• We are sorry, but NCBI web applications do not support your browser and may not function properly. More information
Logo of nedKargerHomeAlertsResources
Neuroepidemiology. Feb 2010; 34(2): 123–129.
Published online Jan 13, 2010. doi:  10.1159/000274804
PMCID: PMC2837886

Geographic Variation in One-Year Recurrent Ischemic Stroke Rates for Elderly Medicare Beneficiaries in the USA

Abstract

Background

While geographic disparities in stroke mortality are well documented, there are no data describing geographic variation in recurrent stroke. Accordingly, we evaluated geographic variations in 1-year recurrent ischemic stroke rates in the USA with adjustment for patient characteristics.

Methods

One-year recurrent stroke rates for ischemic stroke (International Classification of Diseases, 9th Revision codes 433, 434 and 436) following hospital discharge were calculated by county for all fee-for-service Medicare beneficiaries from 2000 to 2002. The rates were standardized and smoothed using a bayesian conditional autoregressive model that was risk-standardized for patients’ age, gender, race/ethnicity, prior hospitalizations, Deyo comorbidity score, acute myocardial infarction, congestive heart failure, diabetes, hypertension, dementia, cancer, chronic obstructive pulmonary disease and obesity.

Results

The overall 1-year recurrent stroke rate was 9.4% among 895,916 ischemic stroke patients (mean age: 78 years; 56.6% women; 86.6% White, 9.7% Black and 1.2% Latino/Hispanic). The rates varied by geographic region and were highest in the South and in parts of the West and Midwest. Regional variation was present for all racial/ethnic subgroups and persisted after adjustment for individual patient characteristics.

Conclusions

Almost 1 in 10 hospitalized ischemic stroke patients was readmitted for an ischemic stroke within 1 year. There was heterogeneity in recurrence patterns by geographic region. Further work is needed to understand the reasons for this regional variability.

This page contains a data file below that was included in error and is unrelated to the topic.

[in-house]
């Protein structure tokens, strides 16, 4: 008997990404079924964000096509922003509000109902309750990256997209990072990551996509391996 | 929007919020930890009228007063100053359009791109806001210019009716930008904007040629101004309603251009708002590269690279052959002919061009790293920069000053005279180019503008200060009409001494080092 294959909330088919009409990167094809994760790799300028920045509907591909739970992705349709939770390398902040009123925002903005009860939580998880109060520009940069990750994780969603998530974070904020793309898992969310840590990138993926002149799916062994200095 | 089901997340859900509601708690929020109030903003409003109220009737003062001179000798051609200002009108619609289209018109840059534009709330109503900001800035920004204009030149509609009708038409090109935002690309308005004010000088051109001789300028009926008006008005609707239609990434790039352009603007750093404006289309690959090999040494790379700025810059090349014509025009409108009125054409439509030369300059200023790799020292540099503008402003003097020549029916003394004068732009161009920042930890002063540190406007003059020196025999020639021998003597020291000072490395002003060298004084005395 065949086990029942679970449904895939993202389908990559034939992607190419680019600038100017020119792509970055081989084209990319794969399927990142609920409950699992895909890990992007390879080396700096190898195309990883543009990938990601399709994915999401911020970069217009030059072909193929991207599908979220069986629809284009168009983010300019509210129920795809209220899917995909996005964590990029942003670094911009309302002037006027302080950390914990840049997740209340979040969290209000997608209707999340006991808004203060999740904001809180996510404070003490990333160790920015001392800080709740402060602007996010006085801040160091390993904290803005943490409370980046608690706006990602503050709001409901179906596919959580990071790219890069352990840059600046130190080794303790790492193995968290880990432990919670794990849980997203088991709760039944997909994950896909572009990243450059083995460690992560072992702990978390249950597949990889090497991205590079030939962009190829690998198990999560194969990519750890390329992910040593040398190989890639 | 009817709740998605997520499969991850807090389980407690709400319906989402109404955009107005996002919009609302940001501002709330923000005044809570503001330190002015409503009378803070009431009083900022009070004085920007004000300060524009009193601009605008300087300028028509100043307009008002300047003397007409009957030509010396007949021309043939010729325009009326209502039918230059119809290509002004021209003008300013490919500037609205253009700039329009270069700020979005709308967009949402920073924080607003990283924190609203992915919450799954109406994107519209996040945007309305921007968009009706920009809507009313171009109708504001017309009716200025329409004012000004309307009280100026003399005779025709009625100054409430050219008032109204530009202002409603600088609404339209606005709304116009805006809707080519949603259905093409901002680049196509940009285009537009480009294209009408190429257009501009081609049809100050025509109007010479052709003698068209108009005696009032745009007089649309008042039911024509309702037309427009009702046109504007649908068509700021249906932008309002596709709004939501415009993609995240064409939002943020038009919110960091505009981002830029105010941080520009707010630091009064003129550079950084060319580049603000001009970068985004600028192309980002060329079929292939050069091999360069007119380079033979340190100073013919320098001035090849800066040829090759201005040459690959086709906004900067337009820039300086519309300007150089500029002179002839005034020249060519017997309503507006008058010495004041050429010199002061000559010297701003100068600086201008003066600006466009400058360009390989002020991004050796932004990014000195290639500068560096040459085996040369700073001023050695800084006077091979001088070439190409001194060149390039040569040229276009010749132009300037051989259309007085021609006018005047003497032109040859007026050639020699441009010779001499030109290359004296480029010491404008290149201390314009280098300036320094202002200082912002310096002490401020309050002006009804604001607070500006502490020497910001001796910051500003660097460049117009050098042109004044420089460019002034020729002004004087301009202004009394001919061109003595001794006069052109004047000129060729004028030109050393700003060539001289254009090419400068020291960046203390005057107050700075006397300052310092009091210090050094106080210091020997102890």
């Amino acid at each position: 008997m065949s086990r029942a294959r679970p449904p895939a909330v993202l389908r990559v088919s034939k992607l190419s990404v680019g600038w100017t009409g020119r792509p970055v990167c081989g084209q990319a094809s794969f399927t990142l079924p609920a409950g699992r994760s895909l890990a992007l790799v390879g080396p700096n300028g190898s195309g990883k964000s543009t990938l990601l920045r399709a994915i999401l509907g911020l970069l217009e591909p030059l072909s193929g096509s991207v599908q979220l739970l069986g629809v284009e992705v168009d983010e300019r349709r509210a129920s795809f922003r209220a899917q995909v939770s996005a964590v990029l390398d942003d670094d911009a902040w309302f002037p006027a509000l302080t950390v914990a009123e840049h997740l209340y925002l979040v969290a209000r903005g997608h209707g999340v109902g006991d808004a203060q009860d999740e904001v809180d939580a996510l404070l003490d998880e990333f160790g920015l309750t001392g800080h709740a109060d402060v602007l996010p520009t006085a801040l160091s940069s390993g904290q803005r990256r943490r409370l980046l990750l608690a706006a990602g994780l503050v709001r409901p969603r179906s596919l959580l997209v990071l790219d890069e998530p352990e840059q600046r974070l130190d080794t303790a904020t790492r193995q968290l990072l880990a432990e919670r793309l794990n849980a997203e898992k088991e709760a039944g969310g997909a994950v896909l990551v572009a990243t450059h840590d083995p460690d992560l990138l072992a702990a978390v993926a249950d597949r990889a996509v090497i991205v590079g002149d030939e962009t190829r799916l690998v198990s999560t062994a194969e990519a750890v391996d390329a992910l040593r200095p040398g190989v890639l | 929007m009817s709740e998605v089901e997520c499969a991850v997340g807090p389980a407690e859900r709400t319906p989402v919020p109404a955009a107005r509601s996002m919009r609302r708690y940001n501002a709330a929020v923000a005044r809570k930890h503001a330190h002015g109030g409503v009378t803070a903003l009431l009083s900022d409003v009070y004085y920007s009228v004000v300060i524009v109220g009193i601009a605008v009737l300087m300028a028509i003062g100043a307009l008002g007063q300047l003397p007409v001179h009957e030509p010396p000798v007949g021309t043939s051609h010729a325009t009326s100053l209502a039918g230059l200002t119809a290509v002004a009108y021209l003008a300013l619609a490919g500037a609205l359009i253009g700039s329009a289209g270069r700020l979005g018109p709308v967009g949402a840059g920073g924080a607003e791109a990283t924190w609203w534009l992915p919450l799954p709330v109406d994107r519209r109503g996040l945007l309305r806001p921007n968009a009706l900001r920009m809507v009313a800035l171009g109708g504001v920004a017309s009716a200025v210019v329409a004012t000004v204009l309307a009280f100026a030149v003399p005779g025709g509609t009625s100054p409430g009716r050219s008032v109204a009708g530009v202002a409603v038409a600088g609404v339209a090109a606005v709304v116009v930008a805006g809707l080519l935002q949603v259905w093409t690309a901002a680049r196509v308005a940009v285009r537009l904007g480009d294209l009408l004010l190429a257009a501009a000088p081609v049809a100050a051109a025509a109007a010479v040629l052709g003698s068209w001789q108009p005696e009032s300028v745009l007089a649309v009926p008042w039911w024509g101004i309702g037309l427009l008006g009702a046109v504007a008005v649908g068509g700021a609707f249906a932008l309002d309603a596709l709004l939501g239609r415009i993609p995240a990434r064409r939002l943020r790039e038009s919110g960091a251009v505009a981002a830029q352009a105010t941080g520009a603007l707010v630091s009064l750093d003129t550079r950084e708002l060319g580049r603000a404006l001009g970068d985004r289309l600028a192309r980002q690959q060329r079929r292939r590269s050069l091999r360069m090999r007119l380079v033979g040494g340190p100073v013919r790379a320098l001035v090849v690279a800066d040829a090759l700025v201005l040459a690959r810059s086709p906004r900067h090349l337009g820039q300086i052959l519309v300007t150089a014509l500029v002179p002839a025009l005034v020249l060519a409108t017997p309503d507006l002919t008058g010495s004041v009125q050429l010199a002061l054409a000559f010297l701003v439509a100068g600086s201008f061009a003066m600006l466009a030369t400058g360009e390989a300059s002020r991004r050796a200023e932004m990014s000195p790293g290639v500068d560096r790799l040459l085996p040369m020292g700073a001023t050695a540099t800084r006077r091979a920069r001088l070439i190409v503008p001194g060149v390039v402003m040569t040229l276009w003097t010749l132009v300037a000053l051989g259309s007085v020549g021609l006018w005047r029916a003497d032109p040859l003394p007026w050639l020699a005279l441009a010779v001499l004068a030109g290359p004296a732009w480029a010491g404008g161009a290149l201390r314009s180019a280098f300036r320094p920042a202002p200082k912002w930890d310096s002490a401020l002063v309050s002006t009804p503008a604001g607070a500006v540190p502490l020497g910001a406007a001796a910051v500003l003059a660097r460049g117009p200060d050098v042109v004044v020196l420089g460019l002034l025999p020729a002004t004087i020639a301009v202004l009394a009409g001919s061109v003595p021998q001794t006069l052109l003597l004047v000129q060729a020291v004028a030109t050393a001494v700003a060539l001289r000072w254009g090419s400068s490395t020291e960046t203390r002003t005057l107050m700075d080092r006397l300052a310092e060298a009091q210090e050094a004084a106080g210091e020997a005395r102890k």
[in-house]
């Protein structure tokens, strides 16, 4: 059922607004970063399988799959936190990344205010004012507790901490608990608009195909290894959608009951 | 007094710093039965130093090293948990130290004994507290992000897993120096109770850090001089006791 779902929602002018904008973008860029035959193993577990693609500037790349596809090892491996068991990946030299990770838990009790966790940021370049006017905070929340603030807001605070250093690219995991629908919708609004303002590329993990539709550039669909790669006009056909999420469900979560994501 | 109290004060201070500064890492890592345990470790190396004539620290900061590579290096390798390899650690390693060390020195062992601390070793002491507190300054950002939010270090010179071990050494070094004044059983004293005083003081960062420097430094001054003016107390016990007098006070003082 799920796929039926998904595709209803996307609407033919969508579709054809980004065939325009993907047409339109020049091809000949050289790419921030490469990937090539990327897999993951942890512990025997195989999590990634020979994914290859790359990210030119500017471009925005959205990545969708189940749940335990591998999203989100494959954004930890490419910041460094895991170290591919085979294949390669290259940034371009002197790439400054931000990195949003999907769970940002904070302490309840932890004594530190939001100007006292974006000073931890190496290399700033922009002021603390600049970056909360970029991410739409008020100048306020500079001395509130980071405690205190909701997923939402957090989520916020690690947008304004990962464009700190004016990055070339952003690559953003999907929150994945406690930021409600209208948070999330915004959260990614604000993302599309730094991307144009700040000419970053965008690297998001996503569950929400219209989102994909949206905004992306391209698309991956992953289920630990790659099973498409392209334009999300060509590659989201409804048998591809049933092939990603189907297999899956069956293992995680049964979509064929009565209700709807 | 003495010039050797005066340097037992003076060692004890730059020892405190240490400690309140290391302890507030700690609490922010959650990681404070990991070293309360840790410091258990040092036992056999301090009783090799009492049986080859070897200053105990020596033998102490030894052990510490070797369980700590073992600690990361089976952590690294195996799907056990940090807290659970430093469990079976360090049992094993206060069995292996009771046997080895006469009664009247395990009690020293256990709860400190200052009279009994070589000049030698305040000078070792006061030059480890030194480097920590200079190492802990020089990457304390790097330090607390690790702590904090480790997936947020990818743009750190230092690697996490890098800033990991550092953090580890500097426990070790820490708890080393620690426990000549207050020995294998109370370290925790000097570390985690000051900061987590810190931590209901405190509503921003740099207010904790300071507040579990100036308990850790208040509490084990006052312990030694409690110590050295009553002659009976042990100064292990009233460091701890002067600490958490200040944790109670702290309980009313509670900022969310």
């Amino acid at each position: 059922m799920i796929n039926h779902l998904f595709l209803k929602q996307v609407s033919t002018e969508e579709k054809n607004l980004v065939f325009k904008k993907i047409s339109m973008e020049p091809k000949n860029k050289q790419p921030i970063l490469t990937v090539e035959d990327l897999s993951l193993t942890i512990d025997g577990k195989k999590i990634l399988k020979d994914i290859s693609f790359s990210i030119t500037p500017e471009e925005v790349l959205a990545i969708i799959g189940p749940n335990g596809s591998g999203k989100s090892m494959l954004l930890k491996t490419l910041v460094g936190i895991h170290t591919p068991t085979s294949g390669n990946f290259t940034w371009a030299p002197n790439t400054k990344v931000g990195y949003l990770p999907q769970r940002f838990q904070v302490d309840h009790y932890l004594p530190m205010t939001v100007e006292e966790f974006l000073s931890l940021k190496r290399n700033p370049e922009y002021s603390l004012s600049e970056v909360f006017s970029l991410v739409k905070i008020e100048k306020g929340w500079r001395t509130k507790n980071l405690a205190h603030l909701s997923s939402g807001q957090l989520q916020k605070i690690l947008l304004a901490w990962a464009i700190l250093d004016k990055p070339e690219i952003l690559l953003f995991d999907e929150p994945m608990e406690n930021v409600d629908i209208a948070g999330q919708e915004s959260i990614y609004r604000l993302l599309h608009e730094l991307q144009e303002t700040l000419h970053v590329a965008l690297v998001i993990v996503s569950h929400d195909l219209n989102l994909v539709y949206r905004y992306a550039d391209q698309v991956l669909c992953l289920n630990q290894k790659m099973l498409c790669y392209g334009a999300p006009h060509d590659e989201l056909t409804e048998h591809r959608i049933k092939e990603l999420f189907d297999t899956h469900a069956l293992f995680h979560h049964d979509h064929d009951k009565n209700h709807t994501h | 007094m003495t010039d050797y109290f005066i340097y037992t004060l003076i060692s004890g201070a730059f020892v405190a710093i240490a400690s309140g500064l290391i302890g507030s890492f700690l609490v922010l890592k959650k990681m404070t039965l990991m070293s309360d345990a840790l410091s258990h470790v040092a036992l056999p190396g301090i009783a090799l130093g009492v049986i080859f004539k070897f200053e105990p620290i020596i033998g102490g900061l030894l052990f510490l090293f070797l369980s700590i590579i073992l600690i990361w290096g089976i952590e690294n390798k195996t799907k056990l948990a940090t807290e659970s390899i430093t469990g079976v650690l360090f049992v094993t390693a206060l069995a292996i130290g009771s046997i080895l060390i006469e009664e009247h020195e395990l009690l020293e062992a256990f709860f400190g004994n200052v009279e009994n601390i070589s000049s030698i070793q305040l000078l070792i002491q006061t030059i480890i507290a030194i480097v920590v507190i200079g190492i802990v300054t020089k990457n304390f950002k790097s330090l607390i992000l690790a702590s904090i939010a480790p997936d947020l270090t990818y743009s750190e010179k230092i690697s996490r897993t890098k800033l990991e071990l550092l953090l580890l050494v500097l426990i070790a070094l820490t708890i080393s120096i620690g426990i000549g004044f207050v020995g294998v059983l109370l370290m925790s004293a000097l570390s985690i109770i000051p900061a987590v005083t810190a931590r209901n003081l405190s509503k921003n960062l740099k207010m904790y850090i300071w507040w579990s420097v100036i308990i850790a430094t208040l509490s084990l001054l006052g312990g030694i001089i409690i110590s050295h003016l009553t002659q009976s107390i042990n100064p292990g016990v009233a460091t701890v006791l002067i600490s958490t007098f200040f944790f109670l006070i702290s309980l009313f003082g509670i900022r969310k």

Key Words: Stroke, recurrent; Small-area analysis; Variation, geographic; Recurrence

Introduction

An estimated 795,000 persons have strokes in the USA each year, of which approximately 185,000 have recurrent stroke events [1]. Recurrent events are associated with higher mortality rates, higher levels of disability and increased costs as compared with initial stroke events [2].

Regional variation has been demonstrated for stroke mortality [3,4,5] and stroke hospitalization rates [6], with high rates seen in the Southeast of the USA, termed the ‘Stroke Belt’. However, little is known about national patterns of recurrent ischemic stroke for elderly patients. Variation in recurrent stroke may in part reflect differences in the use of secondary prevention therapies. We determined whether there were geographic patterns in recurrent ischemic stroke rates within the year following hospital discharge for an ischemic stroke among Medicare patients at the county level in the USA. We further examined whether these county level patterns persisted after adjustment for patient characteristics.

Patients and Methods

The study cohort was identified from national Medicare part A administrative records of the Centers for Medicare and Medicaid Services and included all fee-for-service Medicare beneficiaries aged ≥65 years who were hospitalized with an incident ischemic stroke (discharge diagnosis: International Classification of Diseases, 9th Revision, Clinical Modification, ICD-9-CM, codes 433, 434 and 436) from January 1, 2000 to December 31, 2002. Incident stroke patients were defined as not having had an ischemic stroke hospitalization within the year prior to the index hospital admission. The patients were grouped by county using the ZIP code of their residence.

Beneficiaries were excluded if they were transferred between acute care facilities, were discharged from a non-acute-care hospital within a single day against medical advice (as it is unlikely that these patients suffered a stroke), died during the index stroke hospitalization, had <12 months of continuous Medicare fee-for-service status before or after the index event, lived outside the USA or had an unknown county of residence.